WVU's Paul Millard showcased a solid arm and understanding of the offense, helping the Mountaineers to 409 yards of offense, 237 passing, in the workmanlike win over William and Mary. Oklahoma's Trevor Knight, a redshirt freshman, busted out his team's new offensive approach by rushing for 103 yards and three touchdowns, while completing just 11 of 28 passes with one interception and no scores. Three of his early tosses were completely off target, and a couple more were nearly picked by a game Louisiana-Monroe defense that ultimately wilted under the relentlessness of Knight's escapability behind a veteran line.
"He did some things really well with his legs," Oklahoma head coach Bob Stoops said. "When you rush for over 100 yards, that part was really good. Throwing the ball early wasn't very good, but I have great confidence in how he does throw the ball and once he settles down and gets more comfortable with the situation, I expect him to throw the ball in a better way. He made some throws, particularly in the second half, and he has a great arm. It's getting him comfortable to handle and manage the situation better early."
Sounds much like the situation in Morgantown. Millard, while certainly more comfortable than Knight, should further develop with more live game snaps. The junior was steady, other than a fumble just before the half, and seems poised and patient, traits that will serve him well in Norman. Knight, to his credit, played about as well as OU fans could have hoped against a talented ULM program that returns most of its starters from a team that won at Arkansas and forced Auburn into overtime before losing.
"He just needs to keep getting snaps," Stoops said of Knight, who became the first Sooner quarterback in 12 years to rush for more than 100 yards. "He is a great leader and players realize how hard he works and he is a great teammate and a great kid. He has respect; he is a serious kid in how he works."
Stoops said the defensive, coordinated by his brother, Mike, the former Arizona head coach, played more "50" fronts, or alignments with the weak and strongside linebackers pushing up to scrimmage alongside the three traditional down linemen. Oklahoma, which typically operates out of a 4-2-5, held ULM to just 166 total yards, 38 on the ground, and a two of 16 third-down conversion rate. The Warhawks failed to convert either of their two fourth downs.
"We had faster guys on the field that made more plays," Stoops said. "The line was very active, as were our linebackers, and they executed well. It was very pleasing. (UML) is a very good offensive football team and they had eight starters back on offense. Everybody talked about how it was their year. I thought our communication, our adjustments, all of that was as good as we have had in a long, long time. We had very few communication or adjustment problems. Players did a great job being where they were supposed to be. I thought our effort and tackling were really, really good. That's something you can build upon.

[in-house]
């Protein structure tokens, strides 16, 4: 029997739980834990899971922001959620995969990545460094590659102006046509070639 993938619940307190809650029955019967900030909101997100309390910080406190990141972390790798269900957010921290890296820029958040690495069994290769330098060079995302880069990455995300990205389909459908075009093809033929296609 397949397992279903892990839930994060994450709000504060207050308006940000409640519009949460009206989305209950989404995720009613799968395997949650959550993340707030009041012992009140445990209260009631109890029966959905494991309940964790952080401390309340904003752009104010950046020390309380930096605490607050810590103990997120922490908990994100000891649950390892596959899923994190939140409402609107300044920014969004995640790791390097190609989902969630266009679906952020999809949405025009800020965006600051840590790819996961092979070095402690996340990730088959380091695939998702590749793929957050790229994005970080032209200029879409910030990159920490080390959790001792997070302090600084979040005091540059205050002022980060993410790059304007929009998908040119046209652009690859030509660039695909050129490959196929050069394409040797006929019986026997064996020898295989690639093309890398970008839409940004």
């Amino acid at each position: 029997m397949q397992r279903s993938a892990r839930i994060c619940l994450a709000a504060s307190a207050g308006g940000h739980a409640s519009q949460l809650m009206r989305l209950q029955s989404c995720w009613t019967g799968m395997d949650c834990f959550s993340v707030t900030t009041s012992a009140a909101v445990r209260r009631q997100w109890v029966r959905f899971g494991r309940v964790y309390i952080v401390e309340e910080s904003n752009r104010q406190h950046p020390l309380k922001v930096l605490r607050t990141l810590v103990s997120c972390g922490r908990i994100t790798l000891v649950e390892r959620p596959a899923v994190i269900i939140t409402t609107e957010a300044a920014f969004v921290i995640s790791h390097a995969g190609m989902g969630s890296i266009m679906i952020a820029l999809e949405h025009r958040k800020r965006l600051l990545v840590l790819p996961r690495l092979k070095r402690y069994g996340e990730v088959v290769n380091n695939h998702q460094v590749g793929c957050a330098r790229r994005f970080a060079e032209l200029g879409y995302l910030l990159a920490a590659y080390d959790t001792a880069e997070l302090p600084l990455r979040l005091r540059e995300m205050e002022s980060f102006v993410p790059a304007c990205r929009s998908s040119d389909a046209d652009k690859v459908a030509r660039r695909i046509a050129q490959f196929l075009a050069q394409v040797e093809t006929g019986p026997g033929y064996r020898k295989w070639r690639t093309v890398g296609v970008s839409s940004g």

"I'm very aware in today's world, with the parity and limited scholarships, there's good players everywhere. Anybody for the most part can beat anyone on a given day if you're not playing your best and the other team is at their best. It can happen, and it does every week."
It almost did to West Virginia, which allowed 17 consecutive points by William and Mary, falling behind 17-7, before ultimately righting the ship, showing increased discipline and shutting out the Tribe in the second half in a 24-17 win.
"They are still in the 50 front (at times) and doing a lot of movement and blitzing and trying to get pressure from that area," Stoops said of WVU's defense. "They try to do that a year ago and they looked fast and aggressive and I thought they played well in their first game."
On offense, the Mountaineers used a run-first approach, keeping the ball on the ground far more than at any time during the Dana Holgorsen era. It played to the team's strength, and it seems the most logical approach to facing an Oklahoma team with a stout defense, but an offense that lacks the explosion it did a year ago.
"Dana doesn't change his system much, which he shouldn't," Stoops said. "They do an excellent job and I am familiar with how they run their offense being that we've had it here for a long time, too, going back to (former Oklahoma assistant and current Washington State head coach) Mike Leach. We still have a lot of the parts of our offense that are the same as what they are doing. Dana does it well and you still see a lot of the same things. No surprises; maybe a little more emphasis on running the football. Dana likes to run the football, and they ran it on us a year ago. That will be a big challenge."
Of the early Big 12 Conference game date, Stoops shrugged it off as part scheduling, part modern-day college football. "We had an open date, they had one, and we both agreed to it," he said. "We feel, as far as the way the season goes, it's the best thing to do for your program. Otherwise, we would have had another open week, and then we have an open week in a couple weeks. It fit better for us. It's challenging. You have to be ready, whether it's a conference game or not."